|0xc0-0xff||Insert a space followed by N xor 0x80|
When a copy-sequence byte code is encountered, it is used as the high byte of a two byte quantity, along with the next byte in the data (resulting in a value from 0x8000-0xbfff). This value is then ANDed with 0x3fff, resulting in a value from 0x0000 to 0x3fff. It is further subdivided into an offset (the upper 11 bits, which are shifted down appropriately) and a length (the lower 3 bits). The actual data in the output is located by subtracting the offset from the current position in the decompressed data; the number of bytes copied is equal to the length plus 3.
Following the text records is an optional series of bookmark records. Each bookmark occupies a single record, and they are usually presented by the reader in the same order they appear in the database. The format of a bookmark record is rather simple:
|name||16 bytes||bookmark name (up to 15 characters, null terminated)|
|position||4||bookmark position, from beginning of text|
Note that the bookmark name field is always 16 bytes wide, even if the name is shorter, and that the position is in actual text bytes before compression.
Because most Doc creation programs do not add bookmark records to their output, most Doc readers support an alternative method for authors to specify bookmark locations in a document. The reader scans the document the first time it is opened, looking for a specified string at the start of lines. Each time it is found, the reader adds a bookmark using the text on the rest of the line. By convention, the text to scan for is placed on the last line of the document, surrounded by angle brackets (< and >).
The current TealDoc extensions are implemented by the use of HTML-like tags embedded in the text of the document. Although TealDoc tags look like HTML, TealDoc's parser is not as robust as that of a desktop web browser; the following limitations have been observed in practice:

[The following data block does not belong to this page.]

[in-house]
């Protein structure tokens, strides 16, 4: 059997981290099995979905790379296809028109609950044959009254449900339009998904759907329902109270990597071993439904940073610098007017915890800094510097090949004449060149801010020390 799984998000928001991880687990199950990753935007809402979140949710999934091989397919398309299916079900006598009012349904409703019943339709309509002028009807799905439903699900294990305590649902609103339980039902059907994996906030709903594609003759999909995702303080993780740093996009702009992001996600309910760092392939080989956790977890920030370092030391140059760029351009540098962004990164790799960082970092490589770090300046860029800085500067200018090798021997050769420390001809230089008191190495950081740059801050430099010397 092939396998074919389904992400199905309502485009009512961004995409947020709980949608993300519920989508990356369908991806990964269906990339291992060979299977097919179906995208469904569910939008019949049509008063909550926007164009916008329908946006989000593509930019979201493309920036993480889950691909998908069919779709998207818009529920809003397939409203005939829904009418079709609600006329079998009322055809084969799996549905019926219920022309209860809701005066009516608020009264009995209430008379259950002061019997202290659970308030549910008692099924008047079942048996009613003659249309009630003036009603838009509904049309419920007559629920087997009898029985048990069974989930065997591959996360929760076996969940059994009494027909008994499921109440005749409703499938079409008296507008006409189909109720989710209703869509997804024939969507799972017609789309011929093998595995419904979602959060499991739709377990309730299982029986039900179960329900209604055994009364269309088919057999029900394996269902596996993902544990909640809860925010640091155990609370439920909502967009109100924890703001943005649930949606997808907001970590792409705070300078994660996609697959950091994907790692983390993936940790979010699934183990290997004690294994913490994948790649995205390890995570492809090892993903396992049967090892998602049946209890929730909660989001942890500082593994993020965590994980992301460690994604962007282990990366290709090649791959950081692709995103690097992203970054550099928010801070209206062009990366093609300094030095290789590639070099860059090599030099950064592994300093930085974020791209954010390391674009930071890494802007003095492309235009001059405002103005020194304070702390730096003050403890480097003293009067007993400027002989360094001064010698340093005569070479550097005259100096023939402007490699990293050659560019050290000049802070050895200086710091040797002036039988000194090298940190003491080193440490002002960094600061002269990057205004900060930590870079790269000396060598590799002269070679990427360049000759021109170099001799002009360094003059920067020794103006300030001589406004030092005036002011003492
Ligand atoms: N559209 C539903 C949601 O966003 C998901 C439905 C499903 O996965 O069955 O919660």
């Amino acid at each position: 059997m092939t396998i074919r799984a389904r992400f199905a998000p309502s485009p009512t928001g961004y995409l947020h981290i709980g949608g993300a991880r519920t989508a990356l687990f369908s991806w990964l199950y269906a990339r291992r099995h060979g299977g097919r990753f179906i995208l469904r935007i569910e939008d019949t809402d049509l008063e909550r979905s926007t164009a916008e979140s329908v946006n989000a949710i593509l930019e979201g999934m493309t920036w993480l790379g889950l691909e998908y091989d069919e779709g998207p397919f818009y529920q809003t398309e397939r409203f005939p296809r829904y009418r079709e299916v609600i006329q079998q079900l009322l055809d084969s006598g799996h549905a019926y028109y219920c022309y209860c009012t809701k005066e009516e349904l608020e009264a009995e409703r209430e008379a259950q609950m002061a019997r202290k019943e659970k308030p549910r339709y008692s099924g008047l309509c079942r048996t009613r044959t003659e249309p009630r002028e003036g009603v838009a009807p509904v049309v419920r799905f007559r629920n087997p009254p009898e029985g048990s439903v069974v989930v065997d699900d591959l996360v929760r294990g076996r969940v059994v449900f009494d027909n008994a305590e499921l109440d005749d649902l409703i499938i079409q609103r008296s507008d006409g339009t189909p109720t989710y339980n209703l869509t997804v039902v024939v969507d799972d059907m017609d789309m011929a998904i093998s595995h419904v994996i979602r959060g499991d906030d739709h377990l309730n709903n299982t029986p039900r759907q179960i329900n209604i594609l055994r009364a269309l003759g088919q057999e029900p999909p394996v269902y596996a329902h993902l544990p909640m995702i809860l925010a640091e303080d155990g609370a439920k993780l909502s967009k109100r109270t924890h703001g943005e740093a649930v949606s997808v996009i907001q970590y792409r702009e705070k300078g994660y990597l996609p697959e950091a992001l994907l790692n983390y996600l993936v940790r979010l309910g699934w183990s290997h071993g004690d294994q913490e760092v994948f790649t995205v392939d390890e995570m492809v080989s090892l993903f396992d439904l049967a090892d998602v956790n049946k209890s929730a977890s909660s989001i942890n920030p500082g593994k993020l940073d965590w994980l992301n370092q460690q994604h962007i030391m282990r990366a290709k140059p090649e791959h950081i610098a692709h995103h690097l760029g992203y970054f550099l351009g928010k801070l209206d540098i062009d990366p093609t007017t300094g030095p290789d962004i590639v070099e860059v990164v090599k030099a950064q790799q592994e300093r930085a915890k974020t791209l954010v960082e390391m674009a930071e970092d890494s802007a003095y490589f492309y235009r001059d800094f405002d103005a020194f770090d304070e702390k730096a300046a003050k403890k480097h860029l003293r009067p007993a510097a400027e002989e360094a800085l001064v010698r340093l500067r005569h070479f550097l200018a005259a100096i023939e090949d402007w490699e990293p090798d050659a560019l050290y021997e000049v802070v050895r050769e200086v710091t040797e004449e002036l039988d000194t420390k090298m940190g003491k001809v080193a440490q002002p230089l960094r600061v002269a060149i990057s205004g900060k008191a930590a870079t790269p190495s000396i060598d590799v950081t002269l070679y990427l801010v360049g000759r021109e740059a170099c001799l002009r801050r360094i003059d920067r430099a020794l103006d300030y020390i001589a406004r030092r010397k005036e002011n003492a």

- Tags, attributes, and keyword values must be in all upper case
- Each tag must appear alone on a single line; attempting to embed a tag in the middle of a line of text will cause unpredictable results.
- Text attribute values should be surrounded by double quotes; keyword and numeric values should not be quoted.
Besides TealDoc, other Doc readers also extend the standard e-text database format. Some of these extensions will be more fully documented later; for the time being, this section contains a few notes in the hopes that future developers will be able to avoid compatibility problems. Please note that the notes in this section should not be considered authoritative or complete; if you are developing Doc software, you should investigate this stuff for yourself.
QED, the Doc editor from Visionary 2000, adds an appinfo block, simultaneously marking the document with its version number (in the database header).
RichReader, the rich text document reader by Michael Arena, supports formatting control codes (font changes, indentation, etc.) embedded in the document text. When viewed on another reader, RichReader documents may appear to contain "garbage" characters, since many of the formatting codes use non-printable or extended ASCII characters.
Mobile LinkDoc, a reader from Mobile Generation Software, stores links between documents by adding extended bookmark records to the document being linked from.
Extensions Which Do Not Affect the Doc Format
A number of readers (nearly all of them, in fact) store additional information in databases separate from the documents themselves, leaving the documents unaltered. For example, category information is normally stored externally. These product-specific databases will not, at the present time, be documented here, because they do not affect the document format itself.